Bath salts is a term used to refer to artificially produced recreational drugs commonly used by substance abusers. These drugs are made with previously legal substances that may have potentially dangerous effects on users. Made in labs using artificial stimulants much like amphetamines and intended to mimic the effects of similar hard drugs, bath salts are often passed off as less potent than their counterparts but their side effects can be just as or even more dangerous. In 2012, President Barack Obama passed legislation via the Synthetic Drug Abuse Prevention Act, which officially banned bath salts and similar drugs. These substances are also banned in other countries such as the Netherlands and the United Kingdom. Their control has been difficult due to the wide varieties available and the clandestine packaging and distribution methods used by producers, making it difficult to distinguish them from salts used for bathing.
Bath salts are artificially created in a lab much like methamphetamines (similar psychotic drugs). The precise chemical make-up of bath salts is unknown as various manufacturers may employ different combination of chemicals at different ratios, employing a mixture of both legal and illegal substances. It is widely felt that the most common ingredient in bath salts is one of several synthetic variants of the chemical cathinone, a compound with properties similar to amphetamines. Some of the more common synthetic versions of cathinone are methylenedioxypyrovalerone, abbreviated MDPV, methylone and mephedrone, among others. MDPV and Mephedrone are whitish in appearance but the latter may sometimes appear slightly yellowish. Scientists, doctors and police believe, however, that newer varieties are being developed with both legal and illegal substances making analysis of their make-up even more challenging. The more common substance identified by emergency room doctors treating patients who report or are suspected to have ingested bath salts is MDPV.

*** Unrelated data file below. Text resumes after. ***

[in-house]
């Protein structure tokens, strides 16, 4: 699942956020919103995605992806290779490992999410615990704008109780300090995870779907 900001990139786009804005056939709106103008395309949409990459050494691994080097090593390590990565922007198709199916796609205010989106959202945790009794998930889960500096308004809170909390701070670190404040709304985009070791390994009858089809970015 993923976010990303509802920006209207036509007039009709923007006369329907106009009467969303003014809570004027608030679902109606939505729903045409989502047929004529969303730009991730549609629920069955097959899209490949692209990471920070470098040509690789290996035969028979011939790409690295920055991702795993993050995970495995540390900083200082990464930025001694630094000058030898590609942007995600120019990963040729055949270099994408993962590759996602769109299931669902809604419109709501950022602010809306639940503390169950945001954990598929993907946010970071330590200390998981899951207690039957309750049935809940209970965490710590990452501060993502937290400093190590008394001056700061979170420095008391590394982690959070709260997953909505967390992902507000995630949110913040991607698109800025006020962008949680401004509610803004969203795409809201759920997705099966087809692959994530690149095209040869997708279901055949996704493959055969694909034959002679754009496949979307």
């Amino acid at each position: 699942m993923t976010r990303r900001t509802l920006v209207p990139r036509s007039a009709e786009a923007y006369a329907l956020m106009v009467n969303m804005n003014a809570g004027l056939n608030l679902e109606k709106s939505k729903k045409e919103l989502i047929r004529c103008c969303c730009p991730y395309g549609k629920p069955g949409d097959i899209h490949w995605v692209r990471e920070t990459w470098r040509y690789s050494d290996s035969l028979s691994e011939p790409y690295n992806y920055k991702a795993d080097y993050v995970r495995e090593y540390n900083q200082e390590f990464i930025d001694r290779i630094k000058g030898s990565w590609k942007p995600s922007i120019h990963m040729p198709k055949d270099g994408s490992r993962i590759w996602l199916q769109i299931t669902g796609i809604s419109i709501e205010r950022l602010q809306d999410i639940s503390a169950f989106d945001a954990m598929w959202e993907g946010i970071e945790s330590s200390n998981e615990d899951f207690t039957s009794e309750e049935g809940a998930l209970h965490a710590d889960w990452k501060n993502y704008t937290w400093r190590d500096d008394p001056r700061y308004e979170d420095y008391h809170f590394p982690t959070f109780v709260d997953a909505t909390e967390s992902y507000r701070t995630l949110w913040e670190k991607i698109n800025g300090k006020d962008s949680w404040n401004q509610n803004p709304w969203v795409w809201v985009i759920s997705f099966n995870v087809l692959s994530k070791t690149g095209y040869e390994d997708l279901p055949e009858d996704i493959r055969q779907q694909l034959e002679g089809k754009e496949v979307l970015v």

Cathinone is present in the khat plant which is native to the area around the Horn of Africa and the Arabian Peninsula. Cathinone is a psychoactive substance, meaning that it is able to cross the blood-brain barrier and affect the central nervous system. The synthetic variants are intended to replicate these same effects. The synthetic versions are felt to be even more potent than the naturally-occurring substance. The chemical make-up of the variants is also quite similar to that of amphetamines and methamphetamines.
MDPV has been known to increase the levels of dopamine in the brain. Dopamine is a hormone that controls several brain functions such as voluntary movement, attention and learning, among others. The use of cocaine achieves the same effect on the brain but it is believed that MDPV’s effect is ten times stronger or even higher. They are highly addictive and are more likely than not to be abused.
Bath salts, the recreational drug, can easily be confused for the salts that are used during bathing. In fact, the drugs are often marketed in packaging that gives the illusion that they are bathing salts in order to avoid detection by authorities. Bathing salts, such as Epsom salt, look like very tiny, whitish, powdery particles and are usually sold in small transparent pouches. The creators of ‘bath salts’ drugs mimic this appearance. Bath salts drugs are difficult to tell apart from bathing salts because of this similarity in appearance. Bath salts may also be available as a tablet or capsule. Sometimes the drugs are also advertised as jewelry or phone screen cleaners or as plant food, making detection even more challenging.